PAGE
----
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Computational Chemistry as Voodoo Quantum Mechanics : Models, Parameterization, and Software

Wieber, Frederic and Hocquet, Alexandre (2018) Computational Chemistry as Voodoo Quantum Mechanics : Models, Parameterization, and Software. [Preprint]

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Abstract

Computational chemistry grew in a new era of "desktop modeling", which coincided with a growing demand for modeling software, especially from the pharmaceutical industry. Parameterization of models in computational chemistry is an arduous enterprise, and we argue that this activity leads, in this specific context, to tensions among scientists regarding the lack of epistemic transparency of parameterized methods and the software implementing them. To explicit these tensions, we rely on a corpus which is suited for revealing them, namely the Computational Chemistry mailing List (CCL), a professional scientific discussion forum. We relate one flame war from this corpus in order to assess in detail the relationships between modeling methods, parameterization, software and the various forms of their enclosure or disclosure. Our claim is that parameterization issues are a source of epistemic opacity and that this opacity is entangled in methods and software alike. Models and software must be addressed together to understand the epistemological tensions at stake.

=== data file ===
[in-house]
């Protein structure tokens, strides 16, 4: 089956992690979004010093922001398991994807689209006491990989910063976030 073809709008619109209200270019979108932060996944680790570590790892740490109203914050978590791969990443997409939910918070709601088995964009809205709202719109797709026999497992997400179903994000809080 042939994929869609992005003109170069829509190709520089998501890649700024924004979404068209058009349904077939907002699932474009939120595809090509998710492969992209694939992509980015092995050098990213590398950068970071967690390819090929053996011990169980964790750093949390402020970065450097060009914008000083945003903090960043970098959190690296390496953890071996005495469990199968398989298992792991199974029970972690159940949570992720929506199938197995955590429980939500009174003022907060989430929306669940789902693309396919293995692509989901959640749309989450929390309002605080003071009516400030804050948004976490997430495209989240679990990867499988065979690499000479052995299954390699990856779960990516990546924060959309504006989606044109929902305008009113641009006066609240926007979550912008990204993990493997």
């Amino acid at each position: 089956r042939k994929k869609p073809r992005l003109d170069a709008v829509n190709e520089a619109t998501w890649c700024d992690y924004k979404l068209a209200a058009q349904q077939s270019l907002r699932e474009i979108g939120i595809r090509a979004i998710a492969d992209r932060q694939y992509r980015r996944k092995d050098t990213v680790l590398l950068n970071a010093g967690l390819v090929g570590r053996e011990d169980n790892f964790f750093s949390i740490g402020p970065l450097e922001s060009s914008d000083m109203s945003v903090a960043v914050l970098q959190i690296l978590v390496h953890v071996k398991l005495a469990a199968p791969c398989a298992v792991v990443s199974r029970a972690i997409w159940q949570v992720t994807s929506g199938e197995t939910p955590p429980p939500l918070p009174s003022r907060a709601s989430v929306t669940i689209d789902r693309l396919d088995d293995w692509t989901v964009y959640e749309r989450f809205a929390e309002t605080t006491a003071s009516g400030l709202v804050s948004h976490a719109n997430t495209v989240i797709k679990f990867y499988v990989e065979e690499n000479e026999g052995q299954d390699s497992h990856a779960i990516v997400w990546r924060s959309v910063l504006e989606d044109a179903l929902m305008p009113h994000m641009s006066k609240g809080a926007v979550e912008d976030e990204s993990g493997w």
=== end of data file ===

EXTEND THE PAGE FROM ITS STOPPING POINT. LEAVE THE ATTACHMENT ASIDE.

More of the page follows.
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Item Type: Preprint
Creators:
CreatorsEmailORCID
Wieber, Frederic0000-0001-7167-9813
Hocquet, Alexandre0000-0001-6361-5780
Subjects: Specific Sciences > Chemistry
Specific Sciences > Computer Science
General Issues > History of Science Case Studies
General Issues > Models and Idealization
General Issues > Science and Society
Depositing User: M Alexandre Hocquet
Date Deposited: 13 Apr 2020 01:24
Last Modified: 13 Apr 2020 01:24
Item ID: 17063
Official URL: https://arxiv.org/abs/1812.00995
Subjects: Specific Sciences > Chemistry
Specific Sciences > Computer Science
General Issues > History of Science Case Studies
General Issues > Models and Idealization
General Issues > Science and Society
Date: December 2018
URI: https://philsci-archive-dev.library.pitt.edu/id/eprint/17063

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